When he visited Germany earlier this month, he demanded that Berlin stop treating Greece "like a protectorate". It was a point that goes to the heart of his challenge.
Back in January, a New York Times business reporter, Landon Thomas Jr, visited Blaenau Ffestiniog in Wales, piqued by the contrast between the destinies of this impoverished and declining frontier of Western Europe and that of Greece. He noted: "Britain is far more generous with Wales than the European Union is with Greece. Compared with nearly $23bn in funds London sends to Wales every year, which is used to bolster local tax revenue and pay for services like healthcare and education, Greece receives on average about €2.9bn.
"Most people do not think of Britain... as having a monetary union. But it does, and these money transfers are the essence of what makes Britain's common currency a success in knitting together a collection of regions and historically separate countries with different languages, cultures and economic profiles."
So what's the big difference? Europe, for all its integrating ambitions, has been unable get a grip on the fiscal affairs of spendthrifts like Greece. "As a sovereign nation, Greece has had free rein to recklessly spend and borrow," Thomas pointed out, "the result of which is its near-bankrupt condition." Greece is paying for its own political failures and excesses – which, in turn, were made possible by cheap euros.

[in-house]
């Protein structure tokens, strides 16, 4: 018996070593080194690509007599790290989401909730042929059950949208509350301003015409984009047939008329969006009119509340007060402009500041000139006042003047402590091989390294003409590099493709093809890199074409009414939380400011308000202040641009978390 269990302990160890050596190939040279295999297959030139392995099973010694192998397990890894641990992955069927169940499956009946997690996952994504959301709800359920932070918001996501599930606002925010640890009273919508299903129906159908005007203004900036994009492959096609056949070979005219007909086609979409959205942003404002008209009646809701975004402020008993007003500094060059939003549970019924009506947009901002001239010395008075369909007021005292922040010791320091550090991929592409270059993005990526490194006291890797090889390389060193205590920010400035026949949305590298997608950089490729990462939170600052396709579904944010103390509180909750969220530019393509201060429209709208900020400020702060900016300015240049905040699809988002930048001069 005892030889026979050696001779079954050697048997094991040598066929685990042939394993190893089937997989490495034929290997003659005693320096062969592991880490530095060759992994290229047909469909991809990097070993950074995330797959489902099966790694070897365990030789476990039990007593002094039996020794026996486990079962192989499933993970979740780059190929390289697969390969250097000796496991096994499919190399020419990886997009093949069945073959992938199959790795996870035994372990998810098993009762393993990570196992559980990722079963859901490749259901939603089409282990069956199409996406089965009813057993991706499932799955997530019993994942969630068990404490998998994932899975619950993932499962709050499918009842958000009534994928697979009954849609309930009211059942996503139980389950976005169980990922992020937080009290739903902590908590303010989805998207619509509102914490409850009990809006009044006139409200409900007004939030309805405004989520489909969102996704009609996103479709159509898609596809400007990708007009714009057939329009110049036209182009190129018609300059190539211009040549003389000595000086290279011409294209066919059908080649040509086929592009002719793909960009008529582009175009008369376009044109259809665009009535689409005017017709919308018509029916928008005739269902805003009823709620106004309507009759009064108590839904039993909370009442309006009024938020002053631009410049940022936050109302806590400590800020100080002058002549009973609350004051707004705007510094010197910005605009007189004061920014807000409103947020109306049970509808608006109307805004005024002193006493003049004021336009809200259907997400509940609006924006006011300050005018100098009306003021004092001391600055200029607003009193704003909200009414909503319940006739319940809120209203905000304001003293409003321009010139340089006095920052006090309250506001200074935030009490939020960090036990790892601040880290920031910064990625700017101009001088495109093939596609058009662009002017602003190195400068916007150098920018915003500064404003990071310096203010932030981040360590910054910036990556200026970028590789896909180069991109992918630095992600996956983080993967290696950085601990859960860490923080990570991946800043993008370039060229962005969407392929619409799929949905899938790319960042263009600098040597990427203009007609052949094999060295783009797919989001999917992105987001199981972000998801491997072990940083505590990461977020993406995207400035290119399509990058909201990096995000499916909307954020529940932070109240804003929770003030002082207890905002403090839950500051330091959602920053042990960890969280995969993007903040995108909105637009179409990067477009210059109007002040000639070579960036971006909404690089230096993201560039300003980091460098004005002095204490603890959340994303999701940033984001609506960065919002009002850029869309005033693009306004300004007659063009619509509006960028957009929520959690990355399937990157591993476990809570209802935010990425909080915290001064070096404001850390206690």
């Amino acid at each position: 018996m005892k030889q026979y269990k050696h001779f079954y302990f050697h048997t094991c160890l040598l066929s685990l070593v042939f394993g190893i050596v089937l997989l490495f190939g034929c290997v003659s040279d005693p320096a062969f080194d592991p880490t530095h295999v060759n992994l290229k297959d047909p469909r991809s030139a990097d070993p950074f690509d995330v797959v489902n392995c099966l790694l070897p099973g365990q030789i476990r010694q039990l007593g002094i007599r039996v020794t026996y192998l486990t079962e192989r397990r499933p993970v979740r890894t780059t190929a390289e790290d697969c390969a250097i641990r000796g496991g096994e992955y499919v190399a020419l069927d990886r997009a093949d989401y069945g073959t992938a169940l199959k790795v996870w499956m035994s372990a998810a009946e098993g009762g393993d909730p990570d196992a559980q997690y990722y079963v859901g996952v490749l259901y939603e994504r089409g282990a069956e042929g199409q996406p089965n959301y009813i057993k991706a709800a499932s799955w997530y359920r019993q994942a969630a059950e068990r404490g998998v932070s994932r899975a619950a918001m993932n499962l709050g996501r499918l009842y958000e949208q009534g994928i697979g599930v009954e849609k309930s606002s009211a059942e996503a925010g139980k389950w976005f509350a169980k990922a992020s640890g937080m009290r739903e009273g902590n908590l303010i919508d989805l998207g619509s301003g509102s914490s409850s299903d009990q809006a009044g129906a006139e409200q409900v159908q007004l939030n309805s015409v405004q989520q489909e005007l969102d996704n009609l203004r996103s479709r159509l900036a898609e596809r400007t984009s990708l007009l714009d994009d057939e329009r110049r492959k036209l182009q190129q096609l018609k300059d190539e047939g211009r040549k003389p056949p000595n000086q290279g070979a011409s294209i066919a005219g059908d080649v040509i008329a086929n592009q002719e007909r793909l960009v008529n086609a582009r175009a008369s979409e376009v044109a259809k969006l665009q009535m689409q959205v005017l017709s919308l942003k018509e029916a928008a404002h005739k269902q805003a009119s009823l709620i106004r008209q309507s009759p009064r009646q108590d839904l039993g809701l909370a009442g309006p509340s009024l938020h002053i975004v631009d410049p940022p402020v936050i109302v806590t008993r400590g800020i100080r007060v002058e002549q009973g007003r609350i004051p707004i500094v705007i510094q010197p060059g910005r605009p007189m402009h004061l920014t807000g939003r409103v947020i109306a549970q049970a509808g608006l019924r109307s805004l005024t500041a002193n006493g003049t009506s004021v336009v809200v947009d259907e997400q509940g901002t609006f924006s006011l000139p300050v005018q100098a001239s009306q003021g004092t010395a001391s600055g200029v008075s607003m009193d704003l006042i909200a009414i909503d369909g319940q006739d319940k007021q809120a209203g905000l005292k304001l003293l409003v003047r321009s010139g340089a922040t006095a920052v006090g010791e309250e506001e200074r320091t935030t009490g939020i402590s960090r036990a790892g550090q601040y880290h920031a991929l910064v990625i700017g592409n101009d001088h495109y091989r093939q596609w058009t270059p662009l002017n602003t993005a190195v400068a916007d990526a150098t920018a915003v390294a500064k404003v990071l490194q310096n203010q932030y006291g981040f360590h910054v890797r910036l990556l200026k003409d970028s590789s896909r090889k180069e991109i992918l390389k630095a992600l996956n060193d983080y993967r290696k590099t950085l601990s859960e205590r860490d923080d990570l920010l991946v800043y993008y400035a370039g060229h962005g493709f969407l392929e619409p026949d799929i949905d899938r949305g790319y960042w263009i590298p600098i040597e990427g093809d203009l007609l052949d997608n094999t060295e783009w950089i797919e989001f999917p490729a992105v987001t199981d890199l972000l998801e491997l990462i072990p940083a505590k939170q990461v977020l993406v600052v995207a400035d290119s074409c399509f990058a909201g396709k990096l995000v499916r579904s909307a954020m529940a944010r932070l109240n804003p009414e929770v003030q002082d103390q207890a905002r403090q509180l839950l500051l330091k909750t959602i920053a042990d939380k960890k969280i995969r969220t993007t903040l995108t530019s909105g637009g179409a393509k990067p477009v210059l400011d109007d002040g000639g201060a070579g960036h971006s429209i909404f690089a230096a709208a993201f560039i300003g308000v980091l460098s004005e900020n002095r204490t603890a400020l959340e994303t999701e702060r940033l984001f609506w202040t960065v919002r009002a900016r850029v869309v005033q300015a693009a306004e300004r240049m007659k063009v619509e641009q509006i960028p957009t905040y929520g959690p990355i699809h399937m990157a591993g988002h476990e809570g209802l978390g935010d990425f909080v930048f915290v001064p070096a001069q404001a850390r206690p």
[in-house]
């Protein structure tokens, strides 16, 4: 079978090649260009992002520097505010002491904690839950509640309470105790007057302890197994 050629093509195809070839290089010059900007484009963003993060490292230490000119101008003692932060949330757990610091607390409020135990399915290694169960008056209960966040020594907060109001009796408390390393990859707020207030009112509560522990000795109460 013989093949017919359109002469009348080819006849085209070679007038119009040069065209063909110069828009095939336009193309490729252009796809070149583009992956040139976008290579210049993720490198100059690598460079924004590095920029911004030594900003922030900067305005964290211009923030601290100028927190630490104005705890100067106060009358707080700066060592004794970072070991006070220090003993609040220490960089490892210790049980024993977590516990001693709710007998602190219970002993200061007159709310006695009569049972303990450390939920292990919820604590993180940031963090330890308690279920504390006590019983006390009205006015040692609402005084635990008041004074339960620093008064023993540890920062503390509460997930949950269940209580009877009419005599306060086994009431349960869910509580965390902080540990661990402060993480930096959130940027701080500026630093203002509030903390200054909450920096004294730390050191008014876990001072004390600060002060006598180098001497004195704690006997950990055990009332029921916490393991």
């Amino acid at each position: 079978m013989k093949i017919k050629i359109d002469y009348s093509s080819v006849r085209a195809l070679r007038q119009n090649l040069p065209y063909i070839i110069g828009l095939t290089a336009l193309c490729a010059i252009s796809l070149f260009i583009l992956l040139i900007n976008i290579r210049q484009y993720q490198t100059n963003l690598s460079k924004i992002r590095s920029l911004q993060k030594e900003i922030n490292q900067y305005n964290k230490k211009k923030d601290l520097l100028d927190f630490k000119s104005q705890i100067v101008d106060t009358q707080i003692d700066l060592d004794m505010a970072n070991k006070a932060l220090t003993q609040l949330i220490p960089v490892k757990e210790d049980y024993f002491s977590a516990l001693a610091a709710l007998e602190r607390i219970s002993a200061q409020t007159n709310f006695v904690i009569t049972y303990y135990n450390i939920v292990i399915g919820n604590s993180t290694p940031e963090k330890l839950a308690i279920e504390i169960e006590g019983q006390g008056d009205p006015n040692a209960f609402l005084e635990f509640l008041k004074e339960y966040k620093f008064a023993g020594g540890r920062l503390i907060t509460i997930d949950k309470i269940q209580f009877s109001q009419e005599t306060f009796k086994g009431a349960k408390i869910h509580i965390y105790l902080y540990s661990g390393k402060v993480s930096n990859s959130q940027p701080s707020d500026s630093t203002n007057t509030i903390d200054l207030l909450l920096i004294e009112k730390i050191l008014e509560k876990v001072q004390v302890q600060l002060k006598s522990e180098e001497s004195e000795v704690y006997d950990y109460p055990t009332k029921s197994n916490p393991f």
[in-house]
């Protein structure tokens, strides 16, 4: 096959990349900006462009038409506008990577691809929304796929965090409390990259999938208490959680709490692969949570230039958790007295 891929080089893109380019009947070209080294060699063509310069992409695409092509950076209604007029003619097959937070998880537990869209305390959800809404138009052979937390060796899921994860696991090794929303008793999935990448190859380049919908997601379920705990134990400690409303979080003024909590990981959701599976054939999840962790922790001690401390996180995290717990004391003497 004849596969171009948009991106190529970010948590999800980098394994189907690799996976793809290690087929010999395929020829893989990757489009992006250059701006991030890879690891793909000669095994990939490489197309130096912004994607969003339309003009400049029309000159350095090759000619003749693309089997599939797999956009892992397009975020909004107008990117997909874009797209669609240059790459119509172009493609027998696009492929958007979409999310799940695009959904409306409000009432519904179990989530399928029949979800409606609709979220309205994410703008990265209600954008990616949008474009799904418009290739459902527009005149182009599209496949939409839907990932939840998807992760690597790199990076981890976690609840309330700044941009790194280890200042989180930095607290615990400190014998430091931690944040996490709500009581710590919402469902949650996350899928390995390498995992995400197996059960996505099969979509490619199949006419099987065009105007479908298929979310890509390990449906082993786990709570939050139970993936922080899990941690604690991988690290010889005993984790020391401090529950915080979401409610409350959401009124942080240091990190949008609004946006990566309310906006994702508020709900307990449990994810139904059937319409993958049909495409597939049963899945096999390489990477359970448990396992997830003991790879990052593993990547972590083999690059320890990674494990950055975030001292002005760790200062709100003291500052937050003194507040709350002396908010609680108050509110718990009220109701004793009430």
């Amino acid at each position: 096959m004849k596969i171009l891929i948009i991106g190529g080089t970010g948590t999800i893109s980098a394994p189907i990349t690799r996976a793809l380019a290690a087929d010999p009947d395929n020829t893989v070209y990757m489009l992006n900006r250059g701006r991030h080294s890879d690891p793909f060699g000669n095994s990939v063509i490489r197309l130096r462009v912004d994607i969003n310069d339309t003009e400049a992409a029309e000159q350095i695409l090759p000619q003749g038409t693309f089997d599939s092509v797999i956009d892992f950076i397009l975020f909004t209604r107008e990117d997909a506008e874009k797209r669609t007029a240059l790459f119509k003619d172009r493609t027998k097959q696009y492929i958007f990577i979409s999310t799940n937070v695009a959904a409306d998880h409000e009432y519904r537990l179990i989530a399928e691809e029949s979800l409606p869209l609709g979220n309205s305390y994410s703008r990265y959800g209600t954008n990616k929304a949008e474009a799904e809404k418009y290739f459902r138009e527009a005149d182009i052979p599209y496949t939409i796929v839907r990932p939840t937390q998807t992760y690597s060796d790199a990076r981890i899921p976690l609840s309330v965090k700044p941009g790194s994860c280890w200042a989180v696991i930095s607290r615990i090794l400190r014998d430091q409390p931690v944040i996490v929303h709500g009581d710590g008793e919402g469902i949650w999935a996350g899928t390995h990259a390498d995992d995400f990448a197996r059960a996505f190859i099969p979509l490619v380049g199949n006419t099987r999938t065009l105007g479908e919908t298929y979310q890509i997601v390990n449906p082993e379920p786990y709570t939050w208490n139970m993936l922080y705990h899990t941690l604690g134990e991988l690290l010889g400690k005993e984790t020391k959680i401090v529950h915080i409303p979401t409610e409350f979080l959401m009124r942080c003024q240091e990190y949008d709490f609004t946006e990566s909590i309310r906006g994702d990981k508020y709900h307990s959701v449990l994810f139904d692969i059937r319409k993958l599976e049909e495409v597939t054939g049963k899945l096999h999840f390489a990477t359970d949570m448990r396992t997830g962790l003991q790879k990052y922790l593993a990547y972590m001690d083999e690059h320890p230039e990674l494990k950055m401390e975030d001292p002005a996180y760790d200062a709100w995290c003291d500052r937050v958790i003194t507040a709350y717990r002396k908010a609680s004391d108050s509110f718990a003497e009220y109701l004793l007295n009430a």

Tsipras argues eloquently that the EU cannot stand by and let the money men brutalise Greece as if it were a despised colony. He insists that the nation's oligarchs must learn to pay their taxes (as must the evading professional middle class). He carries millions of Greeks with him when he says that neither of the destinies currently envisaged for their country – unending misery inside the eurozone, or a forced departure – is acceptable. To say he is playing chicken with Germany is to undervalue his message; rather he is insisting that if an integrated Europe is ever to mean something, now is the moment for courage and vision from those (in particular, the Germans) who are committed to it.
Of course, whether we in the UK, with our own smoothly functioning monetary union, have any role to play in this drama is another matter altogether.
A Life In Brief
Born: 28 July 1974 in Athens.
Family: Son of an engineer, with two elder siblings. His partner is Peristera Baziana, an engineer. They have one son.
Education: Studied civil engineering at the National Technical University of Athens.
Career: After graduation, he worked as a civil engineer in the construction industry. Joined the Communist Party in late 1980s. Became president of Synaspismos in 2008 (the youngest head of a Greek political party) and head of the Coalition of the Radical Left (Syriza) after his election to parliament in 2009.
He says: "We speak the language of hope where others speak the language of fear."
They say: "His message is a populist one." Miranda Xafa, an economistReuse content